Some of the most familiar wading birds flocking to UK estuaries in winter have seen major declines in the past decade, say conservationists.

The latest results from the Wetland Bird Survey show ringed plovers, redshanks, dunlin, curlew and oystercatchers, which are all among the eight most abundant winter wading bird species in the UK, have all seen populations drop significantly.

Ringed plovers have suffered declines of 39 per cent in 10 years, while redshank numbers have fallen 26 per cent and the dunlin has declined 23 per cent.

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Curlew numbers are down 17 per cent and oystercatcher numbers 15 per cent in the 10 years to June 2012.

The most abundant waders found on UK estuaries in winter are dunlin, with an estimated 350,000 birds, oystercatcher, with about 320,000 individuals, and knot, with 320,000 birds. Knots have also seen numbers decline, by seven per cent in 10 years.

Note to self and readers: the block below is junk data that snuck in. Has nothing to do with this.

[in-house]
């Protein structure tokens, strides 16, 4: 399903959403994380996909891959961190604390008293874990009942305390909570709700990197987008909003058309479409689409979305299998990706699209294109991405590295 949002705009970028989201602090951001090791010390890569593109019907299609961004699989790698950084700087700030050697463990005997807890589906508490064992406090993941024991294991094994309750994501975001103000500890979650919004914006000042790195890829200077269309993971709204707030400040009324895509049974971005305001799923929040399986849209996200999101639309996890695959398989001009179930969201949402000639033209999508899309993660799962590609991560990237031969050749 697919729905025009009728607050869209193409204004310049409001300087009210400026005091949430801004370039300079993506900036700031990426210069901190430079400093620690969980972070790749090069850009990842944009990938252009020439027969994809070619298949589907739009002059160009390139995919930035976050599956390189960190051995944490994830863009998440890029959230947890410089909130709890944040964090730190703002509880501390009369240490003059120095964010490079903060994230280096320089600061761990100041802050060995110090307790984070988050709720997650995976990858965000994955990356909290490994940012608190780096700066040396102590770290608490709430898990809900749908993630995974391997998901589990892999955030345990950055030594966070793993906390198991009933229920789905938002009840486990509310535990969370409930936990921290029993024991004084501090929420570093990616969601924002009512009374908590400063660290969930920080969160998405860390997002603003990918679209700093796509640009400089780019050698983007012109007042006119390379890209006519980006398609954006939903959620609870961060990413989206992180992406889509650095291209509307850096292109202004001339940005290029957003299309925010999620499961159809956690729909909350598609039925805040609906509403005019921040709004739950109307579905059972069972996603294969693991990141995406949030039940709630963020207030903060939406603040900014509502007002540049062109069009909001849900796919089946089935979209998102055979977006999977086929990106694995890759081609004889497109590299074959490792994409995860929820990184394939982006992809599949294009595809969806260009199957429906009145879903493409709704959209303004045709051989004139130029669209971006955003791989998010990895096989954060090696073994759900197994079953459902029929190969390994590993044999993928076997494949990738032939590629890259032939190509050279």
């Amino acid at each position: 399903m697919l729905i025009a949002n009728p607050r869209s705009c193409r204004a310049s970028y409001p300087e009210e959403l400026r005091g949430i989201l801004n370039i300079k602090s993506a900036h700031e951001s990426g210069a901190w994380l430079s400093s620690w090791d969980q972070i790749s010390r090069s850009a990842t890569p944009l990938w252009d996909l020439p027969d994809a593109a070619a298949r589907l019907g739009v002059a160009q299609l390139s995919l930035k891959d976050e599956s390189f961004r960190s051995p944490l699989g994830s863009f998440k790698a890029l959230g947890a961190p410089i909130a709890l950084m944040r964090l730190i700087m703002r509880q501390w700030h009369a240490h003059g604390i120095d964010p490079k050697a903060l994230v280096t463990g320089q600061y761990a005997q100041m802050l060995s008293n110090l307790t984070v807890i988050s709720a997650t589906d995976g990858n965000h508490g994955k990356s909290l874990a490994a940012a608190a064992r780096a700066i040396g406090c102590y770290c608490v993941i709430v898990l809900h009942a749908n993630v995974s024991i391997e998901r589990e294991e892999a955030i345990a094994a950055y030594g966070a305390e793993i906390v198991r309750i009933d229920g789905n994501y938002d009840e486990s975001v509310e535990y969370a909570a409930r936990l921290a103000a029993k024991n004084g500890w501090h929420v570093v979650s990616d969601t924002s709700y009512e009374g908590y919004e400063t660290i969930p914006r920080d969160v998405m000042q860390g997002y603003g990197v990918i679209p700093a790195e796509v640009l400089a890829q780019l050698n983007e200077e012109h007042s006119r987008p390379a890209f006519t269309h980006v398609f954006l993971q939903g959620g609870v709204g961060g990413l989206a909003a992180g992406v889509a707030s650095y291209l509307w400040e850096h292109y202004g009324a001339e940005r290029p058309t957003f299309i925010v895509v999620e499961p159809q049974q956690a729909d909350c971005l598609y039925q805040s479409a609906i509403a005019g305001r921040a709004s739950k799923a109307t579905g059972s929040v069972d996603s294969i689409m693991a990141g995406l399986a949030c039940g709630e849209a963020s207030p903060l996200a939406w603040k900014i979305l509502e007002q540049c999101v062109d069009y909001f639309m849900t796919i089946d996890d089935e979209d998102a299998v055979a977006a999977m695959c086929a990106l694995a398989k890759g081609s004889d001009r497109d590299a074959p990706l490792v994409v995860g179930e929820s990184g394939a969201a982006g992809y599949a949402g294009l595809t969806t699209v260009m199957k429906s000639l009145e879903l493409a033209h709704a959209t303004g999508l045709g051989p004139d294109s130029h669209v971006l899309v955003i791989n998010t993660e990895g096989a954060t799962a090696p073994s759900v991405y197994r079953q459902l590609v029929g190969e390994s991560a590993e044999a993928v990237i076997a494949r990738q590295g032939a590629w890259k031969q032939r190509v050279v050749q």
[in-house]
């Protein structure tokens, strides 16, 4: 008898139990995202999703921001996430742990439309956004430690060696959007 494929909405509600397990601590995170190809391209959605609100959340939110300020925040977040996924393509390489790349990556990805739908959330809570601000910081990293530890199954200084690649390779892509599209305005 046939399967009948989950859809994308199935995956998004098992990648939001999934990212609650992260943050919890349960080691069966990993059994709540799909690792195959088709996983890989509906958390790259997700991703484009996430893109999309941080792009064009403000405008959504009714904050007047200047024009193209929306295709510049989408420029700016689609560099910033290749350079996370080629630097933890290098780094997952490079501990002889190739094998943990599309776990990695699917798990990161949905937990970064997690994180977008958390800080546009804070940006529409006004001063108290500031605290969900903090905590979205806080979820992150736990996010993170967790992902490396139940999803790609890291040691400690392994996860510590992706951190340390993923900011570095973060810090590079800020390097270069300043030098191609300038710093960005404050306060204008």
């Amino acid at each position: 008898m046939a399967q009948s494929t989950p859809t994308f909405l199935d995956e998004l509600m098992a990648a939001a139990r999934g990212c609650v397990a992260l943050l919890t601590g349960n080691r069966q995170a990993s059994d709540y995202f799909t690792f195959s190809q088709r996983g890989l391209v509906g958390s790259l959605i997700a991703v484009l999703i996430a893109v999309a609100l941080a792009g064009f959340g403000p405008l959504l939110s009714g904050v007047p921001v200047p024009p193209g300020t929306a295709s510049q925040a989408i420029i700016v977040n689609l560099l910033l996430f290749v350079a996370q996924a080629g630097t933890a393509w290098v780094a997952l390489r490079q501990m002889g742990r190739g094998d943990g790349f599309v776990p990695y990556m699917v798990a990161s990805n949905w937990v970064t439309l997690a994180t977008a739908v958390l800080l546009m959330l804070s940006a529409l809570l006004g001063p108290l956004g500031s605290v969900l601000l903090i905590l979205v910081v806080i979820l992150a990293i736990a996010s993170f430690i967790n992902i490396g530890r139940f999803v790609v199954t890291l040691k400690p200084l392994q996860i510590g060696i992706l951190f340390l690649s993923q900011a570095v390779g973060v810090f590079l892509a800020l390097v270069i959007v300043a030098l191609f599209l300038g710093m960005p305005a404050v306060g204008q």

But there is good news for species that were relatively scarce a few decades ago, with avocet numbers rising 61 per cent in a decade and black-tailed godwits increasing 57 per cent.

Winter population declines in the UK may be due to fewer young waders being successfully bred and reared in the Arctic, which is experiencing rapid warming.

Richard Hearn, of the Wildfowl and Wetlands Trust, said: "The declines in waders and other wintering waterbirds in the UK demonstrate the unprecedented period of change these birds are undergoing, and highlight the need for a step change in monitoring and relevant conservation action if we are to avert continued biodiversity loss."